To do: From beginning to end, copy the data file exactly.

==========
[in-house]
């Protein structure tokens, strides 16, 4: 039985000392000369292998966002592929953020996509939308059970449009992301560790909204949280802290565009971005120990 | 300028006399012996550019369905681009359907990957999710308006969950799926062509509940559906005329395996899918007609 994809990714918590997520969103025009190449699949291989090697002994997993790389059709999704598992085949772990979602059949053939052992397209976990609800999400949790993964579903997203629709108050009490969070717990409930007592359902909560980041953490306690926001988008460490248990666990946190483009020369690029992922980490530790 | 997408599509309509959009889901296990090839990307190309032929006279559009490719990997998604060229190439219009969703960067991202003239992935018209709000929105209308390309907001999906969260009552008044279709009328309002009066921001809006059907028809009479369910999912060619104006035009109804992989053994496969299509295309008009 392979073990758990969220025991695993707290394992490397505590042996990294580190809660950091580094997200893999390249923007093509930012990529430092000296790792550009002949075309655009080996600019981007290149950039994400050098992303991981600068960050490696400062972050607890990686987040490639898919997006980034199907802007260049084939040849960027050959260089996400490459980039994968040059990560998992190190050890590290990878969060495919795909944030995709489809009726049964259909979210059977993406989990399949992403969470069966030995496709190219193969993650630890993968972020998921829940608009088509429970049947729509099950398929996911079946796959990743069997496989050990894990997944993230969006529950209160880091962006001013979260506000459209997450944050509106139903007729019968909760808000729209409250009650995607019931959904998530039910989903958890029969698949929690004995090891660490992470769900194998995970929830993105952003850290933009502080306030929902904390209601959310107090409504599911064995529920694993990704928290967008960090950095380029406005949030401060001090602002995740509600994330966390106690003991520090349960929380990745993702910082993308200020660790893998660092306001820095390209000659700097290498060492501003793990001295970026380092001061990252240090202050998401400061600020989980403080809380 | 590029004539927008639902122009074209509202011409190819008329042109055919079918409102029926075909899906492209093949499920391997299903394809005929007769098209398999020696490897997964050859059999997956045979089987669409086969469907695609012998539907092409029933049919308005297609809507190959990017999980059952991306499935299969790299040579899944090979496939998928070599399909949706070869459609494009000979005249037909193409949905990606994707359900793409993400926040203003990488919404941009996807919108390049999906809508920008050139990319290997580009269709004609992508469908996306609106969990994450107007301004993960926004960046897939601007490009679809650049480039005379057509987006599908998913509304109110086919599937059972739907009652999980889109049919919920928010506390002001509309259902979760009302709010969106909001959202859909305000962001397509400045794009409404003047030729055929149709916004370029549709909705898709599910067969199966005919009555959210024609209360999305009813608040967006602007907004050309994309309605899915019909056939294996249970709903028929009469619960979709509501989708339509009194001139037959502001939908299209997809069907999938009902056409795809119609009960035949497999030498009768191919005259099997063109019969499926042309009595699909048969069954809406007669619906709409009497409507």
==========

[in-house]
């Protein structure tokens, strides 16, 4: 039985000392000369292998966002592929953020996509939308059970449009992301560790909204949280802290565009971005120990 | 300028006399012996550019369905681009359907990957999710308006969950799926062509509940559906005329395996899918007609 994809990714918590997520969103025009190449699949291989090697002994997993790389059709999704598992085949772990979602059949053939052992397209976990609800999400949790993964579903997203629709108050009490969070717990409930007592359902909560980041953490306690926001988008460490248990666990946190483009020369690029992922980490530790 | 997408599509309509959009889901296990090839990307190309032929006279559009490719990997998604060229190439219009969703960067991202003239992935018209709000929105209308390309907001999906969260009552008044279709009328309002009066921001809006059907028809009479369910999912060619104006035009109804992989053994496969299509295309008009 392979073990758990969220025991695993707290394992490397505590042996990294580190809660950091580094997200893999390249923007093509930012990529430092000296790792550009002949075309655009080996600019981007290149950039994400050098992303991981600068960050490696400062972050607890990686987040490639898919997006980034199907802007260049084939040849960027050959260089996400490459980039994968040059990560998992190190050890590290990878969060495919795909944030995709489809009726049964259909979210059977993406989990399949992403969470069966030995496709190219193969993650630890993968972020998921829940608009088509429970049947729509099950398929996911079946796959990743069997496989050990894990997944993230969006529950209160880091962006001013979260506000459209997450944050509106139903007729019968909760808000729209409250009650995607019931959904998530039910989903958890029969698949929690004995090891660490992470769900194998995970929830993105952003850290933009502080306030929902904390209601959310107090409504599911064995529920694993990704928290967008960090950095380029406005949030401060001090602002995740509600994330966390106690003991520090349960929380990745993702910082993308200020660790893998660092306001820095390209000659700097290498060492501003793990001295970026380092001061990252240090202050998401400061600020989980403080809380 | 590029004539927008639902122009074209509202011409190819008329042109055919079918409102029926075909899906492209093949499920391997299903394809005929007769098209398999020696490897997964050859059999997956045979089987669409086969469907695609012998539907092409029933049919308005297609809507190959990017999980059952991306499935299969790299040579899944090979496939998928070599399909949706070869459609494009000979005249037909193409949905990606994707359900793409993400926040203003990488919404941009996807919108390049999906809508920008050139990319290997580009269709004609992508469908996306609106969990994450107007301004993960926004960046897939601007490009679809650049480039005379057509987006599908998913509304109110086919599937059972739907009652999980889109049919919920928010506390002001509309259902979760009302709010969106909001959202859909305000962001397509400045794009409404003047030729055929149709916004370029549709909705898709599910067969199966005919009555959210024609209360999305009813608040967006602007907004050309994309309605899915019909056939294996249970709903028929009469619960979709509501989708339509009194001139037959502001939908299209997809069907999938009902056409795809119609009960035949497999030498009768191919005259099997063109019969499926042309009595699909048969069954809406007669619906709409009497409507």